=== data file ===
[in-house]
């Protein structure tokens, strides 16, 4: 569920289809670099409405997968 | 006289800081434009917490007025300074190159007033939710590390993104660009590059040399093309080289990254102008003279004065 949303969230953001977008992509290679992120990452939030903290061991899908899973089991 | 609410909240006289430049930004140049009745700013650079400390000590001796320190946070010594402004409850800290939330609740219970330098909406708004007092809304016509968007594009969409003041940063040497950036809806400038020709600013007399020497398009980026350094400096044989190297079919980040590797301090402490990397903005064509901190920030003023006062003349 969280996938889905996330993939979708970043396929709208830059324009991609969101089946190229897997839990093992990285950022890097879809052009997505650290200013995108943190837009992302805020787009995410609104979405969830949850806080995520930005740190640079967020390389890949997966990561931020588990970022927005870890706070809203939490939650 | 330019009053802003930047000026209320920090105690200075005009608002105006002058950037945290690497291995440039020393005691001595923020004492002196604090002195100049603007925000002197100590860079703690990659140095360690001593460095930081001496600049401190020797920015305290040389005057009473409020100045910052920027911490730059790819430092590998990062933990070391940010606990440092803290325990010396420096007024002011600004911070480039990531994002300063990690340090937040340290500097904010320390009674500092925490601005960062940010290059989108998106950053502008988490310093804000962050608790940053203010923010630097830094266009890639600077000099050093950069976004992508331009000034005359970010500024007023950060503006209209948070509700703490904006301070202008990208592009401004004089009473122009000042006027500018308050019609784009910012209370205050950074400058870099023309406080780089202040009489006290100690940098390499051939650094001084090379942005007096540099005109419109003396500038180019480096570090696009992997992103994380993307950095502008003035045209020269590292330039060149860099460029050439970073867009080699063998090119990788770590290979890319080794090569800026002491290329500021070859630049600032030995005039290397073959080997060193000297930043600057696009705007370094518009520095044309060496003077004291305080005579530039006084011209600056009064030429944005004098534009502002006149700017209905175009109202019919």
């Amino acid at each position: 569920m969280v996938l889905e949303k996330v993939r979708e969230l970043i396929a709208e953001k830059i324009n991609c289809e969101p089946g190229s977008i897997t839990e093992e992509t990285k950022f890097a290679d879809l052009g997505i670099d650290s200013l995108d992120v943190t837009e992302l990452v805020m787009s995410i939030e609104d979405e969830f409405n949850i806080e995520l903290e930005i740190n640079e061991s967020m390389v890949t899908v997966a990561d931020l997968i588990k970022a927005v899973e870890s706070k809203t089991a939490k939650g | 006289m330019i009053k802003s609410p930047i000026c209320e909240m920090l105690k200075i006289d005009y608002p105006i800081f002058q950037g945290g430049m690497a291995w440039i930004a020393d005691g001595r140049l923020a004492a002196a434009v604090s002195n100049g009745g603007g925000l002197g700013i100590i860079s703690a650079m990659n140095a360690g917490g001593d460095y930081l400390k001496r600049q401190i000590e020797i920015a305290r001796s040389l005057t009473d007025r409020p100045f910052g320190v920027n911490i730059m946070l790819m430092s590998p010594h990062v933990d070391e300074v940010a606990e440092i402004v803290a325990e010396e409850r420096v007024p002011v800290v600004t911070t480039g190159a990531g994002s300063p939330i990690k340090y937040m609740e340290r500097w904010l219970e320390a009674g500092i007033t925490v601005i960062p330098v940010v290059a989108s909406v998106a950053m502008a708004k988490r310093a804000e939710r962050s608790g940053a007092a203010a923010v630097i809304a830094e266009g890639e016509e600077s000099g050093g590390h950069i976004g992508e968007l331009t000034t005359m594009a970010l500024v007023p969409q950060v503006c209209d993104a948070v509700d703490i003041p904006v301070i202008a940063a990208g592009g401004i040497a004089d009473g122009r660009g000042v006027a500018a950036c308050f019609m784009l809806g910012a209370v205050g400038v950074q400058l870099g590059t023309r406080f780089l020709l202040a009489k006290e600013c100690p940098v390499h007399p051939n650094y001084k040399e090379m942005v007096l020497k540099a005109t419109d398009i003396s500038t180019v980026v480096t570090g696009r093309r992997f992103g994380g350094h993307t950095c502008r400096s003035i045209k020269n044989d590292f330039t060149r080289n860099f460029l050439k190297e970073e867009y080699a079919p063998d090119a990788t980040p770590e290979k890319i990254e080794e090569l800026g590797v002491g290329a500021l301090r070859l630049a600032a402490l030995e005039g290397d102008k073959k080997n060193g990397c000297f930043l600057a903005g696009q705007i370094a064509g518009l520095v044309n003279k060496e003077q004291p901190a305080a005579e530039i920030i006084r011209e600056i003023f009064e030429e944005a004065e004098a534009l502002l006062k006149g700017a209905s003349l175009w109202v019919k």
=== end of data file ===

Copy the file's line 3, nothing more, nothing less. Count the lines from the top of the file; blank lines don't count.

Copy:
């Amino acid at each position: 569920m969280v996938l889905e949303k996330v993939r979708e969230l970043i396929a709208e953001k830059i324009n991609c289809e969101p089946g190229s977008i897997t839990e093992e992509t990285k950022f890097a290679d879809l052009g997505i670099d650290s200013l995108d992120v943190t837009e992302l990452v805020m787009s995410i939030e609104d979405e969830f409405n949850i806080e995520l903290e930005i740190n640079e061991s967020m390389v890949t899908v997966a990561d931020l997968i588990k970022a927005v899973e870890s706070k809203t089991a939490k939650g | 006289m330019i009053k802003s609410p930047i000026c209320e909240m920090l105690k200075i006289d005009y608002p105006i800081f002058q950037g945290g430049m690497a291995w440039i930004a020393d005691g001595r140049l923020a004492a002196a434009v604090s002195n100049g009745g603007g925000l002197g700013i100590i860079s703690a650079m990659n140095a360690g917490g001593d460095y930081l400390k001496r600049q401190i000590e020797i920015a305290r001796s040389l005057t009473d007025r409020p100045f910052g320190v920027n911490i730059m946070l790819m430092s590998p010594h990062v933990d070391e300074v940010a606990e440092i402004v803290a325990e010396e409850r420096v007024p002011v800290v600004t911070t480039g190159a990531g994002s300063p939330i990690k340090y937040m609740e340290r500097w904010l219970e320390a009674g500092i007033t925490v601005i960062p330098v940010v290059a989108s909406v998106a950053m502008a708004k988490r310093a804000e939710r962050s608790g940053a007092a203010a923010v630097i809304a830094e266009g890639e016509e600077s000099g050093g590390h950069i976004g992508e968007l331009t000034t005359m594009a970010l500024v007023p969409q950060v503006c209209d993104a948070v509700d703490i003041p904006v301070i202008a940063a990208g592009g401004i040497a004089d009473g122009r660009g000042v006027a500018a950036c308050f019609m784009l809806g910012a209370v205050g400038v950074q400058l870099g590059t023309r406080f780089l020709l202040a009489k006290e600013c100690p940098v390499h007399p051939n650094y001084k040399e090379m942005v007096l020497k540099a005109t419109d398009i003396s500038t180019v980026v480096t570090g696009r093309r992997f992103g994380g350094h993307t950095c502008r400096s003035i045209k020269n044989d590292f330039t060149r080289n860099f460029l050439k190297e970073e867009y080699a079919p063998d090119a990788t980040p770590e290979k890319i990254e080794e090569l800026g590797v002491g290329a500021l301090r070859l630049a600032a402490l030995e005039g290397d102008k073959k080997n060193g990397c000297f930043l600057a903005g696009q705007i370094a064509g518009l520095v044309n003279k060496e003077q004291p901190a305080a005579e530039i920030i006084r011209e600056i003023f009064e030429e944005a004065e004098a534009l502002l006062k006149g700017a209905s003349l175009w109202v019919k």